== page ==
Remembering Natalie Larmon: Leader, Colleague, Friend

On Wednesday, Oct. 31, Natalie Larmon, an Apra Metro D.C. member, died suddenly at the age of 37. Natalie was a George Washington University staff member, having joined the Development and Alumni Relations Research and Relationship Management office in the spring of 2016.

Natalie was an active volunteer within Apra and was respected and loved by her colleagues. She served as conference co-chair and treasurer for CARA (Apra’s California chapter), and most recently had served as a programming committee member for Apra Metro D.C.

The Apra community, along with Natalie’s colleagues, friends and family, grieve this sudden loss. Natalie was a bright individual and noted leader with a warm heart. In lieu of flowers, her family has set up a GoFundMe campaign to assist with arrangements related to her passing.

Below are testimonials and tributes to Natalie from colleagues.   

“Natalie was a true gem, and we missed her instantly. She was joyous. She was serious. She was a strong and willing pair of hands. Always. She is a piece of our work family's heart, and we miss her so very much.” – Anne Dean, George Washington University and Apra Metro D.C. Sponsorship Chair

"We are so saddened to hear of the passing of Natalie. We appreciated her enthusiasm for her work and know that this is a big loss. Our thoughts are with the GW team during this time.” – Natalie’s colleagues from EverTrue

“From the moment I first encountered Natalie, it was clear she had a unique spirit. She's left a big hole in our hearts here at GW, and our team is trying to find a path forward without her passion for our field, her penchant for anything and everything nerdy, and her constant solutions to our business challenges. She was the consummate team player and was dedicated to making the world a better place. Natalie was giving and thoughtful in the way she took care of those in her life. What I remember the most was the high standard she set for building relationships with colleagues — one that I'll try to emulate.” – Lindsey Nadeau, George Washington University and Apra Metro D.C. Immediate Past President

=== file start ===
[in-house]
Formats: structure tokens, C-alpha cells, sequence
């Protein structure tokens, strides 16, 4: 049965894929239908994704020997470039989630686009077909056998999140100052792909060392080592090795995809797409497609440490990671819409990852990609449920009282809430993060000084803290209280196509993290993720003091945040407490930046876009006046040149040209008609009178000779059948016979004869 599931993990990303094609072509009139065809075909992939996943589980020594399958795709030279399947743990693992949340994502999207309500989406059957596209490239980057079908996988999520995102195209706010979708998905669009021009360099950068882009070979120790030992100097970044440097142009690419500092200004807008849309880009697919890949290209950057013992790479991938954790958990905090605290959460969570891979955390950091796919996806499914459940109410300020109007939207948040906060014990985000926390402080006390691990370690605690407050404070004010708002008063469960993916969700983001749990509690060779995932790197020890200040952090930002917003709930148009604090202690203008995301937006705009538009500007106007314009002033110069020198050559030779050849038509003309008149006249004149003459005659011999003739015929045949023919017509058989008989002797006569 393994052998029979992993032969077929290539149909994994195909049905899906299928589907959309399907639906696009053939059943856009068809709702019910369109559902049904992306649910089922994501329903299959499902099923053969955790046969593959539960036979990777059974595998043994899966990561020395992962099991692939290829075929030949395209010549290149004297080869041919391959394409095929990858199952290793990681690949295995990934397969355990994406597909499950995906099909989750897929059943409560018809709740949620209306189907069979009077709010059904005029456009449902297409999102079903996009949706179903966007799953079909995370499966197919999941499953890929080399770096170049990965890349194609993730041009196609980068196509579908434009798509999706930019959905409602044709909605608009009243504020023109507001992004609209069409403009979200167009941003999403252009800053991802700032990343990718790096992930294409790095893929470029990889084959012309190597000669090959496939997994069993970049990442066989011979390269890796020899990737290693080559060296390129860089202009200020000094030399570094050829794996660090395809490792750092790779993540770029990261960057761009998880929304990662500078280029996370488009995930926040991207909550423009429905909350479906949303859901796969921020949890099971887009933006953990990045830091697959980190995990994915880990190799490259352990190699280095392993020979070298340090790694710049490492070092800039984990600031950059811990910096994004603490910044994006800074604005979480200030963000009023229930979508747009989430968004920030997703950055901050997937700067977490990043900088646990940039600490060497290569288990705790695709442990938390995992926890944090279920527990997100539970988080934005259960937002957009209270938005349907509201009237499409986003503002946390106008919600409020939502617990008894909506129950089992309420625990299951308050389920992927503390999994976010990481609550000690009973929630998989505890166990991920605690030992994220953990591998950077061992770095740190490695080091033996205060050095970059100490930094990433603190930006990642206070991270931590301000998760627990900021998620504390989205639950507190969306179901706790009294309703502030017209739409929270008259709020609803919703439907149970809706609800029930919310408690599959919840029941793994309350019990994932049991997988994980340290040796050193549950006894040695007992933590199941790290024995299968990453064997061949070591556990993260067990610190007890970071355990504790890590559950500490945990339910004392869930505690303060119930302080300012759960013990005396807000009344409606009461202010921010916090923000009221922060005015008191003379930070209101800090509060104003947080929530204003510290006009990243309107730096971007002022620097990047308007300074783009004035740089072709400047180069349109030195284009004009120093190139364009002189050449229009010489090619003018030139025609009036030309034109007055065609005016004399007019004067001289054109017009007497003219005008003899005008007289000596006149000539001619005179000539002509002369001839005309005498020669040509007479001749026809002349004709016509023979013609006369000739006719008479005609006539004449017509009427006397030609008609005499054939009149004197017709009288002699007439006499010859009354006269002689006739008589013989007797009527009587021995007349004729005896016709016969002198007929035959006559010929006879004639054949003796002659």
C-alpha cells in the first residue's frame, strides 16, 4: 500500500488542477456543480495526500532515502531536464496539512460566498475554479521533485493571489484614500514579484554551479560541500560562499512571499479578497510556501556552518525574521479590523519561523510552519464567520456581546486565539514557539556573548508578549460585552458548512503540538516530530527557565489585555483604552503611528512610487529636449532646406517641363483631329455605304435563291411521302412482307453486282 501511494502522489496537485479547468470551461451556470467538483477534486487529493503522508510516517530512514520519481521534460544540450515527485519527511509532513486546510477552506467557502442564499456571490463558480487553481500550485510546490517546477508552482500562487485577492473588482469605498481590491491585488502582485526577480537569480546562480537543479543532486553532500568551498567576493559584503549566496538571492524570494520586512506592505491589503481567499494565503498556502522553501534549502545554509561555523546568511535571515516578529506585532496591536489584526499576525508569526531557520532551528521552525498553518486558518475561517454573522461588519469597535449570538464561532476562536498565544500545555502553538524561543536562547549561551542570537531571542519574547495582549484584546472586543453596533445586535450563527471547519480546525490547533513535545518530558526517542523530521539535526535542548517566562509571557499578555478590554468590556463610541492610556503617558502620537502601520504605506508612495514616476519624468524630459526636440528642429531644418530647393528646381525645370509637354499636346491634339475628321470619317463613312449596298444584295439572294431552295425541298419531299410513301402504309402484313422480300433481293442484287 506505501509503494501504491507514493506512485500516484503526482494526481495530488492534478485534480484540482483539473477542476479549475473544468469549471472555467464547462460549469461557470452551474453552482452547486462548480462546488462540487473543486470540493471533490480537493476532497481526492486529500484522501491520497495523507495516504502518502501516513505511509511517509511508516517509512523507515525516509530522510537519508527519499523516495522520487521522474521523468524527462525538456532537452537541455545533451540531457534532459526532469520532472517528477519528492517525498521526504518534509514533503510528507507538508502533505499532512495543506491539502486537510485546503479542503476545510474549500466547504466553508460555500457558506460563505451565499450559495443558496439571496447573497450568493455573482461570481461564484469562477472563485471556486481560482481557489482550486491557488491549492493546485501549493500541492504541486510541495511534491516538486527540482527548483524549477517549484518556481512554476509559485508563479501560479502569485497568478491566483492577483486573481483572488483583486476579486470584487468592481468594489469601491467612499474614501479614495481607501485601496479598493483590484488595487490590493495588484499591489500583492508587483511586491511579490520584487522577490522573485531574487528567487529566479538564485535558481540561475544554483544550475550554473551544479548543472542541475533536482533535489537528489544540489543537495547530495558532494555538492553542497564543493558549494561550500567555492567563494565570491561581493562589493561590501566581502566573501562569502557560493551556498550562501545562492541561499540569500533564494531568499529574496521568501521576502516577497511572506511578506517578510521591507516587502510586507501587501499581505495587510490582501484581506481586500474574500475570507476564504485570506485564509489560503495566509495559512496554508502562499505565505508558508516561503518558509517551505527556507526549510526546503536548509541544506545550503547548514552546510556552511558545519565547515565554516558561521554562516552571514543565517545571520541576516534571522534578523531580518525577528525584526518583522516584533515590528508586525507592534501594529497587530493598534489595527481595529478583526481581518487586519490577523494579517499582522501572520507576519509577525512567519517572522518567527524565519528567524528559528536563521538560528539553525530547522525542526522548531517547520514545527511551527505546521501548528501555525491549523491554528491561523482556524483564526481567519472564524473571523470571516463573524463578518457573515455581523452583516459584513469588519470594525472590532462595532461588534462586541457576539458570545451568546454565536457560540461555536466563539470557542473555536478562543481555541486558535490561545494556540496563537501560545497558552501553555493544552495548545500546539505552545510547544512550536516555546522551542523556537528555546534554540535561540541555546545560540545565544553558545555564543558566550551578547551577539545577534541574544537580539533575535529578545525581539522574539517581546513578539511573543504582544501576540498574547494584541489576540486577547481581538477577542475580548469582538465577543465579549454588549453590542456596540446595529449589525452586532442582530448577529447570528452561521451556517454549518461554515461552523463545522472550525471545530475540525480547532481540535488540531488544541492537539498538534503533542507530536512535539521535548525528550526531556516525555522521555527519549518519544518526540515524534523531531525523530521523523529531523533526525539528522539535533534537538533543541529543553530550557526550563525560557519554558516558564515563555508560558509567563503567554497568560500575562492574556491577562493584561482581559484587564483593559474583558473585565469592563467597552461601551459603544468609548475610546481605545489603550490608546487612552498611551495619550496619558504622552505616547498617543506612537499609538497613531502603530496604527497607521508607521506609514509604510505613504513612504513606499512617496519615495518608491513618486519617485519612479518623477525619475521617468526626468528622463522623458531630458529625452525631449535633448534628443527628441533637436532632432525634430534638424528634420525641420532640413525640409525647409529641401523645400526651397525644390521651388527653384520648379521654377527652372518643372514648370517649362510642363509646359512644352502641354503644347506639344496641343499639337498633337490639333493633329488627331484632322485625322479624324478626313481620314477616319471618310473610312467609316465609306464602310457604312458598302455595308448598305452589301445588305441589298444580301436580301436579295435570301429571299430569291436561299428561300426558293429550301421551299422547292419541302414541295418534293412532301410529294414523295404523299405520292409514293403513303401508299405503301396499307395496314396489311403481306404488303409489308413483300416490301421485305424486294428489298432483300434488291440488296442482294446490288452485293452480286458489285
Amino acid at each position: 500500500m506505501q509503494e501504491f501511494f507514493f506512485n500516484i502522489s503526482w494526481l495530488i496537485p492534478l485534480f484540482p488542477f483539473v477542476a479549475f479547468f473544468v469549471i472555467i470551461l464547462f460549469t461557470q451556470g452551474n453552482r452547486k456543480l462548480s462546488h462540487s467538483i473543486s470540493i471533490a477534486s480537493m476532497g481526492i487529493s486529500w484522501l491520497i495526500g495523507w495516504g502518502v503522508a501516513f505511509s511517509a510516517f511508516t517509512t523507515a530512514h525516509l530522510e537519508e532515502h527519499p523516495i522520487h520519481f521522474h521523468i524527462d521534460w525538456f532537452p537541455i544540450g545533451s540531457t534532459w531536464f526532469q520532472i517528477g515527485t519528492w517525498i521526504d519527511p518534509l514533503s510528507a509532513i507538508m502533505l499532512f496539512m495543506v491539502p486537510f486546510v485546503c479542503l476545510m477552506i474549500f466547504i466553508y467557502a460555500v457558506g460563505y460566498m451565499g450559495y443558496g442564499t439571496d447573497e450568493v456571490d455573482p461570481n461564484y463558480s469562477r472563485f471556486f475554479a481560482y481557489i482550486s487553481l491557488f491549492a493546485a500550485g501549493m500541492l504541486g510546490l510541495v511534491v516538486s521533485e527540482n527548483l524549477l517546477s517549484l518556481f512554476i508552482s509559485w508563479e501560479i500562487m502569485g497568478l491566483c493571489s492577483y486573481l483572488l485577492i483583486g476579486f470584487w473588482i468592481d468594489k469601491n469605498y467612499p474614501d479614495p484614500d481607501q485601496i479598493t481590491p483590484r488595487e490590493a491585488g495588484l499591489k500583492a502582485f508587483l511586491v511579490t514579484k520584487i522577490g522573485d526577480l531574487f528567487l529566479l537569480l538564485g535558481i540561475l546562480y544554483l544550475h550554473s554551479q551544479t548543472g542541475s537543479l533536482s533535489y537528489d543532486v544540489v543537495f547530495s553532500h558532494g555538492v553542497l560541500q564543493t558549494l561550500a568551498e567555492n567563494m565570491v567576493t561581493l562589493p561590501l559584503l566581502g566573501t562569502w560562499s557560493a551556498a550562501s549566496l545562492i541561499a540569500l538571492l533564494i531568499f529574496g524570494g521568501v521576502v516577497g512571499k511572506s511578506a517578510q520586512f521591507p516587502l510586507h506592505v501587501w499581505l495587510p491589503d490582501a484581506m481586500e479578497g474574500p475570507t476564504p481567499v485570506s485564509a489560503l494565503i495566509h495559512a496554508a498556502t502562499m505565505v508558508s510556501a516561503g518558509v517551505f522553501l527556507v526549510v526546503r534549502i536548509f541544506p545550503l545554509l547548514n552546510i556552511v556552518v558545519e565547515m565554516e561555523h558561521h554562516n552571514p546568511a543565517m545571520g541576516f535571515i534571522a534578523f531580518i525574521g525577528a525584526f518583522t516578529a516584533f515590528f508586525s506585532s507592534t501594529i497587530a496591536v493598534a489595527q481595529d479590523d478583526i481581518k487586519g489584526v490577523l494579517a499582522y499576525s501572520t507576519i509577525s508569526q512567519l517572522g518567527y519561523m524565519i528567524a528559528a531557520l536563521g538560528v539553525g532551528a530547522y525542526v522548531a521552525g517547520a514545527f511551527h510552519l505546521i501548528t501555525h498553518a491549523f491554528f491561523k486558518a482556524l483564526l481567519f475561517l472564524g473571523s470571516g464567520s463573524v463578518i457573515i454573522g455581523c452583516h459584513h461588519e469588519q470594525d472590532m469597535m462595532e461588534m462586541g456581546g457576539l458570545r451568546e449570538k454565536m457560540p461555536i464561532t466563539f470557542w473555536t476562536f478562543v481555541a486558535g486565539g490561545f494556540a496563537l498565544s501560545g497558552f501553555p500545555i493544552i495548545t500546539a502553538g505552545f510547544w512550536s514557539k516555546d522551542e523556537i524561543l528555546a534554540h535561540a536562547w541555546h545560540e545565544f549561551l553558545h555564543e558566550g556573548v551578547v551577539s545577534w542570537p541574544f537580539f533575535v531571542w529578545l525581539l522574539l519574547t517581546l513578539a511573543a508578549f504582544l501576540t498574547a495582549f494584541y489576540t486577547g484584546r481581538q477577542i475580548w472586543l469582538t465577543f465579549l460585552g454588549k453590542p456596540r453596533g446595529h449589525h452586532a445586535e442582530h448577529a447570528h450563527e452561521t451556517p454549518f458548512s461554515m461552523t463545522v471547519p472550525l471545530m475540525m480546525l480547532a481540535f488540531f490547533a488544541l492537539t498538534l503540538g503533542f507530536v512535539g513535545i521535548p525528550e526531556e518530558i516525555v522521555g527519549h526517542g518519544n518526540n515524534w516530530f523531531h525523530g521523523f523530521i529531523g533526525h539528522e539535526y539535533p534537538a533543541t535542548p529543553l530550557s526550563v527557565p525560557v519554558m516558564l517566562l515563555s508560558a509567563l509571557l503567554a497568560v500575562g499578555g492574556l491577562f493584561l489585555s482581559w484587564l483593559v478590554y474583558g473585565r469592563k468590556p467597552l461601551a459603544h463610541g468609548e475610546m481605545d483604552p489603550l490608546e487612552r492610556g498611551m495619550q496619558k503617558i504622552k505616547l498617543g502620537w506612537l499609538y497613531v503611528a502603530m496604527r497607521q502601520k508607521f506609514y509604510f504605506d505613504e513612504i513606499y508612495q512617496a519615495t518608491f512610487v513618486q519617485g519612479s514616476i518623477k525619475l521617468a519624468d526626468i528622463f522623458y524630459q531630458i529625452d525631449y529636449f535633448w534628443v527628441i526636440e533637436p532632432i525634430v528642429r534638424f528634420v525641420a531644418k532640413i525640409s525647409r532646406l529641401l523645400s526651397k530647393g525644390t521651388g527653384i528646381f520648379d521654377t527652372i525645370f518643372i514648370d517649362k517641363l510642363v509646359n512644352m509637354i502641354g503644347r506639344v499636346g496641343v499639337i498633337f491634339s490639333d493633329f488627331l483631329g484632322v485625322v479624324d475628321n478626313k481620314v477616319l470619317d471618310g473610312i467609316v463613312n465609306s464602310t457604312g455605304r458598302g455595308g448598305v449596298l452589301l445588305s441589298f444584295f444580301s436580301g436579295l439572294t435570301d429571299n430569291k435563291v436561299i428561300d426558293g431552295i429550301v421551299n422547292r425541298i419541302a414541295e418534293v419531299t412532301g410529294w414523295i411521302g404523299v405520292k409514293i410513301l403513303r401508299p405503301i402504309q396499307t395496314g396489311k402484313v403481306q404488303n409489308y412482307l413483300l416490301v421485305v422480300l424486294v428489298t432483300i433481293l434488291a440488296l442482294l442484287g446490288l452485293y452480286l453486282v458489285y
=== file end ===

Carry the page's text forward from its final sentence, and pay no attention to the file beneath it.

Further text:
“I had the honor of serving alongside Natalie on the CARA board of directors prior to her move to George Washington University. Natalie welcomed me with open arms and always had an infectious smile and a wonderful sense of humor. She was an active and engaged board member. I am thankful to have had the opportunity to call her a friend and colleague.” – James H. Vermillion, UC San Diego and CARA President

“Natalie joined the Apra Metro D.C. Programming Committee in 2016 and played a vital role in developing and executing our roster of networking events, speaker presentations, roundtable groups and our annual conference. She always came to the chapter with fresh ideas and a true commitment to service. The Apra Metro D.C. family will miss her passion, enthusiasm and spirit.” – On behalf of the Apra Metro D.C. Chapter 

“I didn’t have the opportunity to get to know Natalie as I would have liked, but space and time proved no barrier to us bonding as buddies. Natalie, like many of us in prospect development, absolutely loved trivia. She also loved fun. She was instrumental in introducing games, especially trivia games, to our CARA events. I will always remember that she told me we prospect development folks needed to recognize and embrace our inner nerdiness, because that’s what makes us valuable on our fundraising teams.